“Great end to the series. Kept up with the plot and threw in some great twists!”see full review » see other reviews »
Didn’t Like It
“Diva was just an ok read for me. I was happy just to finish it. There were no highs or lows, just a story with an average plot. I will say what/who held my interest was Lorraine. She was the life of the story. She was the glue that held it all together. I trudged through this book to see what she...”see full review » see other reviews »
““The Flappers” series is set during Prohibition in the 1920′s, and follows the lives of rich cousins Gloria Carmody, Clara Knowles, and their friend Lorraine Dyer who love partying, drinking forbidden liquor, and living the life of Flapper Girls. Gloria has just been released from jail, and is working as an undercover detective for the FBI trying to find some dirt on Forrest, a rich millionaire so she can really be freed.
Read the rest of the review on my blog: http://shouldireaditornot.wordpress.com/2012/12/23/diva-jillian-larkin/”
“3.5”Christine wrote this review Friday, November 16, 2012. ( reply | permalink ) Was this review helpful? Yes | No
“Great end to the series. Kept up with the plot and threw in some great twists!”Brady wrote this review Saturday, July 21, 2012. ( reply | permalink ) Was this review helpful? Yes | No
“Diva by Jillian Larkin
YA Historical Fiction
Coffee Beans: 4 of 5 stars
Disclaimer: I received a copy of this book free via the publisher in exchange for this honest review.
Parties, bad boys, speakeasies—life in Manhattan has become a woozy blur for Clara Knowles. If Marcus Eastman truly loved her, how could he have fallen for another girl so quickly? Their romance mustn't have been as magical as Clara thought. And if she has to be unhappy, she's going to drag everyone else down to the depths of despair right along with her.
Being a Barnard girl is the stuff of Lorraine Dyer's dreams. Finding out that Marcus is marrying a gold digger who may or may not be named Anastasia? A nightmare. The old Lorraine would have sat by and let the chips fall where they may, but she's grown up a lot these past few months. She can't bear to see Marcus lose a chance for true love. But will anyone listen to her?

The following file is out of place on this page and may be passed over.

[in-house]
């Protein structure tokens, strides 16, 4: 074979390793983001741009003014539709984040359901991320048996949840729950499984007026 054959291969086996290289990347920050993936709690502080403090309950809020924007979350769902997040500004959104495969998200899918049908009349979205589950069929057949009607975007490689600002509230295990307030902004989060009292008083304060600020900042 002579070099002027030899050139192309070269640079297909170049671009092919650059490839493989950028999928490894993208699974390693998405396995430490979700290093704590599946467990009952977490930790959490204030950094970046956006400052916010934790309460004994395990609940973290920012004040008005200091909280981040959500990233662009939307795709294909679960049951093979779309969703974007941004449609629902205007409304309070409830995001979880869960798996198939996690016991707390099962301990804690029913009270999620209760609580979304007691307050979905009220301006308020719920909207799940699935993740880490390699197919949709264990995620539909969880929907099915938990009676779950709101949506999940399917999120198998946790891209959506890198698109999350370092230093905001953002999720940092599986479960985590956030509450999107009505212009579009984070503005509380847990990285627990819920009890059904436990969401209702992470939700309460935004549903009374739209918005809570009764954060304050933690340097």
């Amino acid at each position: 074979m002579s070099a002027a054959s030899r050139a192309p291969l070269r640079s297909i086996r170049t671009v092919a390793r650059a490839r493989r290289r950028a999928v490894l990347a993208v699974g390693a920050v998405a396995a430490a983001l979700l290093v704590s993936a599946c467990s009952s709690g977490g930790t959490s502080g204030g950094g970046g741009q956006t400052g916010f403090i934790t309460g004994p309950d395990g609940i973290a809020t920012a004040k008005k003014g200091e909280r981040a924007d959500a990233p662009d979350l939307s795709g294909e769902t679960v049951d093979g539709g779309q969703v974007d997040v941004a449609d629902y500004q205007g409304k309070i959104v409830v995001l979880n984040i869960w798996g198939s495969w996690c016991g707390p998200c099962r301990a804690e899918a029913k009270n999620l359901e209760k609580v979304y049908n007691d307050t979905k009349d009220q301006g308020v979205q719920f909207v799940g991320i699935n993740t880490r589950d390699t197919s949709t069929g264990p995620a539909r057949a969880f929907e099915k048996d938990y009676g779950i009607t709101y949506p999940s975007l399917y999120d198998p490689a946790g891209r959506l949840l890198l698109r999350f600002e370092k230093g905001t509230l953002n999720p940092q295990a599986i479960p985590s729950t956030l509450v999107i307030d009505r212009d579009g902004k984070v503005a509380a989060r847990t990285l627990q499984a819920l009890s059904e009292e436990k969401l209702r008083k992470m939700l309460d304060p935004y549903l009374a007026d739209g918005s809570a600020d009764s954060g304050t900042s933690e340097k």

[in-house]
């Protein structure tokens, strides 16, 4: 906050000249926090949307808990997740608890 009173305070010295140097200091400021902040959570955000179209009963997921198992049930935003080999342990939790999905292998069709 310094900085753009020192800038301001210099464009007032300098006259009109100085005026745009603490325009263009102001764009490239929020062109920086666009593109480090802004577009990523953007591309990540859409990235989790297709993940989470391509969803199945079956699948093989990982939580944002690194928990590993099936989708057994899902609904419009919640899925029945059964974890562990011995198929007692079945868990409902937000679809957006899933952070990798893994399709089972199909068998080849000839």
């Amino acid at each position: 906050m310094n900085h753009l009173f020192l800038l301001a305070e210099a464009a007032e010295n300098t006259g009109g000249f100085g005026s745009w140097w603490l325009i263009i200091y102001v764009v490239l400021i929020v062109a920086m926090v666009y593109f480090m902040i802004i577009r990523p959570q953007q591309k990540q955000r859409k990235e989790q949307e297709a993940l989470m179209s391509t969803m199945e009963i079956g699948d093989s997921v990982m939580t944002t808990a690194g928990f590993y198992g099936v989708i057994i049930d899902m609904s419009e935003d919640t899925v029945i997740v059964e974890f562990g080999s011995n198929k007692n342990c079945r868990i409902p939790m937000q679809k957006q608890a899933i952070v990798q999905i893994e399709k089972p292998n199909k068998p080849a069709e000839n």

Now that the charges against her have been dropped, Gloria Carmody is spending the last dizzying days of summer on Long Island, yachting on the sound and palling around with socialites at Forrest Hamilton's swanky villa. Beneath her smile, though, Gloria's keeping a secret. One that could have deadly consequences . . .
I received Vixen (book 1 in the Flapper Series) a couple of years ago and LOVED it. I requested an ARC of Ingenue, book 2 in the series, and was denied. When Diva, book 3, came out, I tried again and was rewarded.
What I liked:
Even though I hadn’t read Ingenue, I knew where Vixen left off and where Diva picked up, and with the clues that Larkin sprinkled in throughout the story, I was able to fill in the story holes and not miss a beat.
Larkin does, once again, a brilliant job of making this another character driven novel. I love how the story is told from the points of view of all the main characters. Doing that really gave me a well-rounded and personal feel for each of the girls (and occasional guy), as well as a more 3-D image of the story. We’re given a view from Gloria that we would NEVER get from Clara. And the humor Lorraine provides would never be there had we only been told the story from Jerome’s point of view. You can’t help but form strong attachments to even the smaller-role characters with the way Larkin writes.
The 20’s has always been a favorite time period for me, and to have Larkin describe everything the way she does just puts me in heaven. I’d love to see this made into a movie so I could visually lust after all the gowns and shoes.
Favorite Line: It was better to risk loving too much before it was too late and all you were left with was regret. (pg 305, ebook)
What I didn’t like:
Even though I loved all the fashion talk about clothes and dresses, and I know that that was a big component of the 20’s, the name dropping got to be bit much at times.